What happened when Welsh communities were given £1m of Lottery funding? 

Wales’s biggest community experiment shows that trusting local people to run local services works, writes Chris Johnes


Today sees the launch of the first evaluation report from the Invest Local programme. Set up with an endowment from the National Lottery Community Fund in 2014 and launched in 2016, the programme – which is managed by Building Communities Trust (BCT) – is the largest non-governmental investment in Welsh communities this century.


Behind the programme were two strategic ambitions: to ‘do’ community work in a different way, which transferred power over decision making to communities, and to ensure that funding reached smaller community groups who rarely access Lottery funding. 


Invest Local is now Wales’ largest asset-based community development (ABCD) programme, at a time when this approach is increasingly popular. 


The programme makes an unusual offer to the communities involved: £1m to spend on their priorities over 10 years. The only ‘rules’ are that the communities undertake consultation across their local area and make decisions in a reasonably inclusive way. It also marked a significant leap of faith by the National Lottery Community Fund, giving people with no demonstrable track record (to them) more money, over a longer period, and with fewer checks and balances.


Four years on, the programme is active in 13 very different communities across Wales. Over £3m has been invested into a wide range of different initiatives at very different speeds in different areas. Local residents, with support from BCT, have made a lot of effort to develop decision making groups in their areas, consult within their wider communities and decide priorities. All areas have had to develop local Steering Groups to lead the programme locally and to consult across their communities.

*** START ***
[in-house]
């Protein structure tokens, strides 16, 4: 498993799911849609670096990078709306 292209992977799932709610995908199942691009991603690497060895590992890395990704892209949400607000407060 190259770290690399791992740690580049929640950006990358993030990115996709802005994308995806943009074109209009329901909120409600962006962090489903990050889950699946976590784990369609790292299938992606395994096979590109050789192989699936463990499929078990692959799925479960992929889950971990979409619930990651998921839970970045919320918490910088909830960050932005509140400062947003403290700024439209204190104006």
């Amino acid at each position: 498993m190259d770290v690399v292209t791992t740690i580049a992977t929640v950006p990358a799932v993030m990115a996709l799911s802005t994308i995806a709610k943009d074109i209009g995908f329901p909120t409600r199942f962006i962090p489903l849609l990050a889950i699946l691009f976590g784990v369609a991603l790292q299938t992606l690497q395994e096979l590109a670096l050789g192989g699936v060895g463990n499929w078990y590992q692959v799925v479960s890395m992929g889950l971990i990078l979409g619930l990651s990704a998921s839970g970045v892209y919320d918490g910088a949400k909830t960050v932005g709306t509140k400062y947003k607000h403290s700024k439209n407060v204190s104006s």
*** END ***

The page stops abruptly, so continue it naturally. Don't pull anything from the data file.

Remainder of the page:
The strengths of local networks and the degree of local trust between groups and individuals have been tested. Areas with larger numbers of existing community groups have tended to move faster than those without them. And those with the largest populations have – perhaps unsurprisingly – found community engagement more challenging than smaller, more compact areas.


The programme was launched in a challenging environment, which has undoubtedly impacted on the choices residents of the different areas have made. The most pressing issue has been austerity, which has obviously led to a reduction in services in all areas; many communities have then sought to develop alternatives to statutory run services. And, linked to austerity, has been the downward pressure on living standards from benefit cuts and poorly paid work, which has driven a desire to provide local solutions which cut the costs of living.